Wild weather including torrential rainfall — in excess of 150mm — is expected to hit parts of NSW, Australia during the Wednesday morning commute.
The Bureau of Meteorology is forecasting 70-100 mm to fall on Sydney’s Observatory Hill during Wednesday, with Campbelltown looking at 100-150 mm and Penrith 70-100 mm.
“Wherever does see the heaviest falls could see well in excess of their typical November rainfall, just in that period from late tomorrow morning through to tomorrow afternoon,” said BOM spokesman Simon Louis.
Wollongong could also cop as much as 150 mm. Nowra may receive 70-90 mm. And Blue Mountains towns such as Katoomba are likely to collect 70-100 mm.
The BOM has already issued an initial flood watch for rivers between the Illawarra and the Central Coast.
Yet still, the rains refuse to fall where their most needed as large swathes of Australia approach their third year of crippling drought, click here for more on that.
GALACTIC COSMIC RAYS
During solar minimum, like the one we’re entering now, the sun’s magnetic field weakens and the outward pressure of the solar wind decreases.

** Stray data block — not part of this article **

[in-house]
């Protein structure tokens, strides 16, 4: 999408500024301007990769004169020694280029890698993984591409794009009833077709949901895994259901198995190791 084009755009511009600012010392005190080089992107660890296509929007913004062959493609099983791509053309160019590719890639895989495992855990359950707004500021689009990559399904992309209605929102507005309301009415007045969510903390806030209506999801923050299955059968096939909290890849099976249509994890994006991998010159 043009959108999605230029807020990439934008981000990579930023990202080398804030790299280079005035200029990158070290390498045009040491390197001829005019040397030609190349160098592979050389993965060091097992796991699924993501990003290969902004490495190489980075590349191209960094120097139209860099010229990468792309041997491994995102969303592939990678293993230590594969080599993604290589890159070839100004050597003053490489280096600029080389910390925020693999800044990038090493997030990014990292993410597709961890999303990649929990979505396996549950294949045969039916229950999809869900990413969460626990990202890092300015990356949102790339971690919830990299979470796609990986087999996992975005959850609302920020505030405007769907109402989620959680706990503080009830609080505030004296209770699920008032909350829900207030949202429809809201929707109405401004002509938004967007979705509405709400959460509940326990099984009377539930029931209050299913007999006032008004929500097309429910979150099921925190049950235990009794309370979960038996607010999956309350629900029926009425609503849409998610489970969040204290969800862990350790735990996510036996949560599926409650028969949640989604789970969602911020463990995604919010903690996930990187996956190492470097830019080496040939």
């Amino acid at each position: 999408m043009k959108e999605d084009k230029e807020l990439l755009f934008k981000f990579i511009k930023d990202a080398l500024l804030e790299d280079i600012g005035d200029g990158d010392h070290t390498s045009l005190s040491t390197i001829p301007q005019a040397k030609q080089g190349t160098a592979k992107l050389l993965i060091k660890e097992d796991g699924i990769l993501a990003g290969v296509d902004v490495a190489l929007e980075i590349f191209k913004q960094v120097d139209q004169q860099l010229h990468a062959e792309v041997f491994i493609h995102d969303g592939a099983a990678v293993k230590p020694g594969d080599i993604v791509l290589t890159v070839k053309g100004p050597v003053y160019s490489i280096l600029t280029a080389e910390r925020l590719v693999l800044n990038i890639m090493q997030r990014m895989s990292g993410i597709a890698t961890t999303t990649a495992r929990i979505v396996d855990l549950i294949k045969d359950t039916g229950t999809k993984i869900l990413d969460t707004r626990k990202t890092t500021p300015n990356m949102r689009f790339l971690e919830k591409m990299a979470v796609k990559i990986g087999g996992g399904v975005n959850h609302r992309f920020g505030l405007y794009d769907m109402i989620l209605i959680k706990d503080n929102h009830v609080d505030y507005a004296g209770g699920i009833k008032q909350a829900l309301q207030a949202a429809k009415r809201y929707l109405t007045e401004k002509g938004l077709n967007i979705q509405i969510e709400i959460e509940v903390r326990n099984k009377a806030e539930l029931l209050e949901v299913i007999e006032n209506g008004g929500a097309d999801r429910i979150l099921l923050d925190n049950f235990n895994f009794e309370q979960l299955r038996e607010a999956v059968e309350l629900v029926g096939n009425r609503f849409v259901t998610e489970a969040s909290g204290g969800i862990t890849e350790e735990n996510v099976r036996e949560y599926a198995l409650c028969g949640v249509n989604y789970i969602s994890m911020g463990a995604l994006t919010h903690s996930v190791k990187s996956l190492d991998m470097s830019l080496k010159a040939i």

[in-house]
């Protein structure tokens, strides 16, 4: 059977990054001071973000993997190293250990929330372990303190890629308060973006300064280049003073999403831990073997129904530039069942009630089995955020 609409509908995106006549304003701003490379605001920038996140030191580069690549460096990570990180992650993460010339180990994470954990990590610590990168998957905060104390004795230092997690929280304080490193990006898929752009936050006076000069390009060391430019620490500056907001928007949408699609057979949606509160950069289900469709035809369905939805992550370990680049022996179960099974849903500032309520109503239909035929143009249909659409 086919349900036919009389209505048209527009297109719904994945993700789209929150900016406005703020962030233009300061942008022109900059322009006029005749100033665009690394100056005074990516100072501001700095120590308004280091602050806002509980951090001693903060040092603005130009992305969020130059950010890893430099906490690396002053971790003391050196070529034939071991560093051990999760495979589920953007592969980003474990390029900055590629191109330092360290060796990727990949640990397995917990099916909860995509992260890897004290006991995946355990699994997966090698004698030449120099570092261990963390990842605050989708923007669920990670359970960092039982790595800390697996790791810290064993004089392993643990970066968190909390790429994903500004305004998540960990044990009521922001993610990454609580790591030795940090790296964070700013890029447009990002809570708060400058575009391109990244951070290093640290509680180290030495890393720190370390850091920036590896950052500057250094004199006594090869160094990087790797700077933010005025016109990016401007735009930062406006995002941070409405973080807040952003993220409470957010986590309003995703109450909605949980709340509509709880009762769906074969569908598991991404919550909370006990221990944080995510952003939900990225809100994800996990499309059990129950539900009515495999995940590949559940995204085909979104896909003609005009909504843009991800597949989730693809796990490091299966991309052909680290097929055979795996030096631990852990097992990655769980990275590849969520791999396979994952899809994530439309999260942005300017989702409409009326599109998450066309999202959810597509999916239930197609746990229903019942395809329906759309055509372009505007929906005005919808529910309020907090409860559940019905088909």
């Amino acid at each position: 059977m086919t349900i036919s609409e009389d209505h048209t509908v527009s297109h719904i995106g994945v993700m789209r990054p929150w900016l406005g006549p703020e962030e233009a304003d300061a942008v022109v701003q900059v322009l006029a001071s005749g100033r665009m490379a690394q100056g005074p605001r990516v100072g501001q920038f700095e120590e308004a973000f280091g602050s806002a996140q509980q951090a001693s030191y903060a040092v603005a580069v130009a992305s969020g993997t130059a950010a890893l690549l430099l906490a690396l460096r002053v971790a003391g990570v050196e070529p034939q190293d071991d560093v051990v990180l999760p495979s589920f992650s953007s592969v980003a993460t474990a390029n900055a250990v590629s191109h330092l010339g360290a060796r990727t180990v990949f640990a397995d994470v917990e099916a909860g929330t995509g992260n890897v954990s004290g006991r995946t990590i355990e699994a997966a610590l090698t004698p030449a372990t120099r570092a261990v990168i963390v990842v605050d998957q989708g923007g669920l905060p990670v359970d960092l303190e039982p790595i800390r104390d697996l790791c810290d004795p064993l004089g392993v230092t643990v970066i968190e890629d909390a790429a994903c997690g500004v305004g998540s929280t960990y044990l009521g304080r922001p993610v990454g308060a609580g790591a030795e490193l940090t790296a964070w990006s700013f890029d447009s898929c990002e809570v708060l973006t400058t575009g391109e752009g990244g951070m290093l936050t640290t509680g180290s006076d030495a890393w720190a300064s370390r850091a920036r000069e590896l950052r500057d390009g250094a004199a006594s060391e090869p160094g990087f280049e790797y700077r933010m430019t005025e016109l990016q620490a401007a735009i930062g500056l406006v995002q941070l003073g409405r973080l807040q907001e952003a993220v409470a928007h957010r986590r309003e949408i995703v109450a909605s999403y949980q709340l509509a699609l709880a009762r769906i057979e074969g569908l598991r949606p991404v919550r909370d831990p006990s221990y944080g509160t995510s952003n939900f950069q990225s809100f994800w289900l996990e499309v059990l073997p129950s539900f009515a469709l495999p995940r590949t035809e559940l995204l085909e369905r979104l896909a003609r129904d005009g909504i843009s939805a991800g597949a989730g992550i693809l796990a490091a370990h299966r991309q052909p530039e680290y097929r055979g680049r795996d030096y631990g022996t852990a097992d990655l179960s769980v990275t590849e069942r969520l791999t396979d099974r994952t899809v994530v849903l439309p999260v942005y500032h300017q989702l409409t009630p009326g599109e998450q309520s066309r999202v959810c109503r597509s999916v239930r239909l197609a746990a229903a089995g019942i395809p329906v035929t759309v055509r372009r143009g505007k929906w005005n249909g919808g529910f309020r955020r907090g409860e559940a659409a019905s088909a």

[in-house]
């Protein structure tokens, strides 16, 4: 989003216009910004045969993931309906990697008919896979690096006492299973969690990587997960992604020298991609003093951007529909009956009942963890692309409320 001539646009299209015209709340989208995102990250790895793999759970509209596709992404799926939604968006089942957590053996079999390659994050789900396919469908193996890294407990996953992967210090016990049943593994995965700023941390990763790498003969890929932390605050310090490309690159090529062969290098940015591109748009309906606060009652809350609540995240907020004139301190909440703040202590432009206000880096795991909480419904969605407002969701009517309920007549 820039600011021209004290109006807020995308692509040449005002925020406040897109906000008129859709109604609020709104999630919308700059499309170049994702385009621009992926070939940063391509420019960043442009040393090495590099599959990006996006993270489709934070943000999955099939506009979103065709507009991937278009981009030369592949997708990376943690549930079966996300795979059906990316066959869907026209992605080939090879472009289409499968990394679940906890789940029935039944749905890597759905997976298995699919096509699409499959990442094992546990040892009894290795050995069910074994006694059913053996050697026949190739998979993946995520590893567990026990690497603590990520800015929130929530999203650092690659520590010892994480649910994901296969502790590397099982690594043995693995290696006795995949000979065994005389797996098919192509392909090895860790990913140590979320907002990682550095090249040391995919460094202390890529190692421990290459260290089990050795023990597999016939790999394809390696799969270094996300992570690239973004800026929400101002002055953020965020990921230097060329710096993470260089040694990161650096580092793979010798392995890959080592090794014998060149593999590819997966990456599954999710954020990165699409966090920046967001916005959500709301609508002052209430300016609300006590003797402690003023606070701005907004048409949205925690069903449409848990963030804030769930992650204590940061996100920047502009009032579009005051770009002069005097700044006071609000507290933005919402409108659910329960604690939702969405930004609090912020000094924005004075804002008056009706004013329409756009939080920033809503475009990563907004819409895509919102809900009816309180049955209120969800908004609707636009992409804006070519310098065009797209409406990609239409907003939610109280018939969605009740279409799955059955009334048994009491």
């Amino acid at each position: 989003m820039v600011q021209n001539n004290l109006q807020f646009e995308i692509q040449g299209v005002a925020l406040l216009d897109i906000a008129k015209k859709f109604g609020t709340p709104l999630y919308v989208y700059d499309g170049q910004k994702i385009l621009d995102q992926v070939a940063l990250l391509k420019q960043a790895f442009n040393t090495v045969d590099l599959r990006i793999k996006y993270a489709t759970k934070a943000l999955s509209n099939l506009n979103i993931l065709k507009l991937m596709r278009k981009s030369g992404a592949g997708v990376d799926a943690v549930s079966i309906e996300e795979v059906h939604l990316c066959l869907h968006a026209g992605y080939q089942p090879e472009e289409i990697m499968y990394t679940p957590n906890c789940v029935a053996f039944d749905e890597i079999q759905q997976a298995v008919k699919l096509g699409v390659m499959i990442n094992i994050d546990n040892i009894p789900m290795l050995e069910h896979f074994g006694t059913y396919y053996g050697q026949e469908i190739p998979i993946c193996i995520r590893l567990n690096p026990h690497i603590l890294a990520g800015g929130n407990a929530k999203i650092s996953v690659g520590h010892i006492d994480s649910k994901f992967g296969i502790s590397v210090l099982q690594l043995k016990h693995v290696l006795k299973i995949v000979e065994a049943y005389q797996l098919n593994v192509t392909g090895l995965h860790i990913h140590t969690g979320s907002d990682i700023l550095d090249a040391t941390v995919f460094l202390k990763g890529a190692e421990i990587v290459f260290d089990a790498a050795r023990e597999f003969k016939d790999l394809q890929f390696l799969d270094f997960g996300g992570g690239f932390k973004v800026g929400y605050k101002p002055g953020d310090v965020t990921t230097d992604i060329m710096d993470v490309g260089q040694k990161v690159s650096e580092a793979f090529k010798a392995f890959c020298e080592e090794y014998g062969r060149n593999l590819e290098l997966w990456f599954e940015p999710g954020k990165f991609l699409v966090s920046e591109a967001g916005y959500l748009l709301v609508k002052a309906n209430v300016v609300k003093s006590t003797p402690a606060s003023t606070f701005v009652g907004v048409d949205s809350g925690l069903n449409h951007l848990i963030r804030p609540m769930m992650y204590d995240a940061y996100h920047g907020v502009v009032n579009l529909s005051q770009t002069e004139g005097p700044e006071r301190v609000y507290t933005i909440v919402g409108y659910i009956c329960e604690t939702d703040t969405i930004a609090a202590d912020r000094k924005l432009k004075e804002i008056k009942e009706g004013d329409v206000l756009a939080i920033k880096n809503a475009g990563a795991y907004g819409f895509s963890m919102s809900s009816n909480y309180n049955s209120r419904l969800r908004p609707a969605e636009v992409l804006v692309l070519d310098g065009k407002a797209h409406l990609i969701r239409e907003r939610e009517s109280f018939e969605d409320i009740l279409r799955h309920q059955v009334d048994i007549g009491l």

This allows more Cosmic Rays from deep space to penetrate the inner solar system and our planet’s atmosphere.
Solar minimum has returned, bringing with it extra Galactic Cosmic Rays.
The work of H. Svensmark, M.B. Enghoff, N. Shaviv and J. Svensmark attributes Cosmic Rays to cloud nucleation here on earth.
As well as more precipitation, increase cloud cover also exacts a cooling effect on the planet:
“Clouds are the Earth’s sunshade, and if cloud cover changes for any reason, you have global warming — or global cooling,” Dr. Roy Spencer.
And this isn’t a standard solar minimum we’re entering, it’s a Grand Solar Minimum.
Latest predictions have solar output falling off a cliff in just the next few years, as all four fields of the sun go out of phase: